Stanley Cup Playoffs 2012: The Most Important Storylines for Saturday's Games
The 2012 Stanley Cup Playoffs have felt a little less National Hockey League and a little more National Football League—at least in terms of their storylines so far.
From NFL-like scorelines—if you saw the Game 4 score of the Pittsburgh vs. Philadelphia series, you might’ve thought the Steelers had played the Eagles—to players being suspended for doling out vicious headshots, the NHL is drawing its share of media attention this postseason.
Whether hockey fans agree that this extra attention is good for the league or not, there’s no denying that NHL headlines are more prevalent now than in recent years.
Not all of the headlines have been negative, however.
The Los Angeles Kings are on the verge of a major upset in their series with the Vancouver Canucks; the Phoenix Coyotes are proving that even an organization in disarray can compete with a storied franchise like the Chicago Blackhawks; Nashville can now claim itself a hockey city after the Predators knocked off the seemingly ageless Detroit Red Wings.
Each game on the Saturday schedule offers more of the same—there’s an underlying thematic element in each series that’ll be put on display.
With the puck set to drop for Game 5 in five different series today and tonight, let’s take a look at a headlining aspect of each…
Washington Capitals vs. Boston Bruins: Will (Recent) History Repeat Itself?
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The second-seeded Boston Bruins have had just about all they can handle in their series with the Washington Capitals, the Eastern Conference’s No. 7 seed.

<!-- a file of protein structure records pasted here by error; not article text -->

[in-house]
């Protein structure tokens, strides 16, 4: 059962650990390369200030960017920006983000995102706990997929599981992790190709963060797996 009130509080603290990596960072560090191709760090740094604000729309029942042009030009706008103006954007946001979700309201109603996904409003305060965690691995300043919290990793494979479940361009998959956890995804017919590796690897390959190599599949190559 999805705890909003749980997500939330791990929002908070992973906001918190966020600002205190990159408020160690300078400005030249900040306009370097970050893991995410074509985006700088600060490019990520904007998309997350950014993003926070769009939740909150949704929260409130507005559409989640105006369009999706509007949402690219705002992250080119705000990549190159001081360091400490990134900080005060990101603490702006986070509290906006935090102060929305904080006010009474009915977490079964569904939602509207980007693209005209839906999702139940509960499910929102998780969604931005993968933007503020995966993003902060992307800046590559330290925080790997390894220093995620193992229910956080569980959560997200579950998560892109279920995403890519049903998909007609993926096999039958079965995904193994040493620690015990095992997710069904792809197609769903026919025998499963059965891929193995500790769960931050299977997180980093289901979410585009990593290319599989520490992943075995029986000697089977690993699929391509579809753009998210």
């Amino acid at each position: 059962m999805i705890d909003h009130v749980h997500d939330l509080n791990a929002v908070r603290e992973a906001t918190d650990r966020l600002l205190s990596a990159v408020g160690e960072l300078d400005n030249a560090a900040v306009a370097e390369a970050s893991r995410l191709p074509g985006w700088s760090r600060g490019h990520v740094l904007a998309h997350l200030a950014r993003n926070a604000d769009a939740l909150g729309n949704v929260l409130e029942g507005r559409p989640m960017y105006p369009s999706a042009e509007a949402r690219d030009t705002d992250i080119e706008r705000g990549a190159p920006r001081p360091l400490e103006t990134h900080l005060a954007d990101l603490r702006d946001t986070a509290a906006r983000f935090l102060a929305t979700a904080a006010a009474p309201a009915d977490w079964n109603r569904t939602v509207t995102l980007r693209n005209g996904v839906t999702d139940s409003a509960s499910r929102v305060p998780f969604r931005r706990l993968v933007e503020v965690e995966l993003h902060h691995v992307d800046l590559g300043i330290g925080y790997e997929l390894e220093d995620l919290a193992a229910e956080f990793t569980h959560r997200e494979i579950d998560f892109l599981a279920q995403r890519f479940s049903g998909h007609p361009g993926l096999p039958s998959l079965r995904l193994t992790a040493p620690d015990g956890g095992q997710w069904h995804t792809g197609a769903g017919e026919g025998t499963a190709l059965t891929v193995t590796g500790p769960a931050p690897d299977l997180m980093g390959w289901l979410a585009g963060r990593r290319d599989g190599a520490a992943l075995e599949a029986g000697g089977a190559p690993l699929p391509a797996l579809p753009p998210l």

In years past, the seedings might have been reversed—usually it’s the Capitals who storm into the playoffs as the favorite, having challenged for or captured the President’s Trophy along the way.
This season, the defending Stanley Cup champion Bruins hold the edge according to the oddsmakers.
Despite the relative disparity between the teams’ quality of play during the regular season—Washington has underachieved whereas Boston has been dominant at times—the series is tied at two as a pivotal fifth game looms.
The storyline for tonight’s Game 5 is about the repetitive nature of the series itself; a one-goal Boston win, followed by a one-goal Washington win, followed by a one-goal Boston win, followed by—you guessed it—a Washington win coming by a single goal.
This series has been back and forth since the opening puck drop of Game 1—expect the commentators to rehash this point on several occasions tonight.
Since neither team has been able to carry any sort of momentum from one game into the next, it seems logical that the Bruins would take advantage of being on home ice and record the victory.
Then again, when has logic ever applied to the NHL playoffs?
New Jersey Devils vs. Florida Panthers: Florida’s Goaltending Situation
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After losing Game 4 to the New Jersey Devils by a score of 4-0, the Florida Panthers’ coaching staff has a difficult decision to make regarding their starting goalie.
Backup netminder Scott Clemmensen replaced starter Jose Theodore in Game 3 and pitched a shutout after Theodore had let in three consecutive goals during the first period.
But Clemmensen was unable to replicate his stellar form in the following game, which begs the question: Should Theodore be reinstated as the starting goalie for tonight’s pivotal Game 5?
Goaltending controversies have long been talking points when it comes to the NHL postseason—with St. Louis’ Jaroslav Halak/Brian Elliott situation drawing some initial attention until Halak’s injury—and it seems like the Panthers won’t escape one tonight.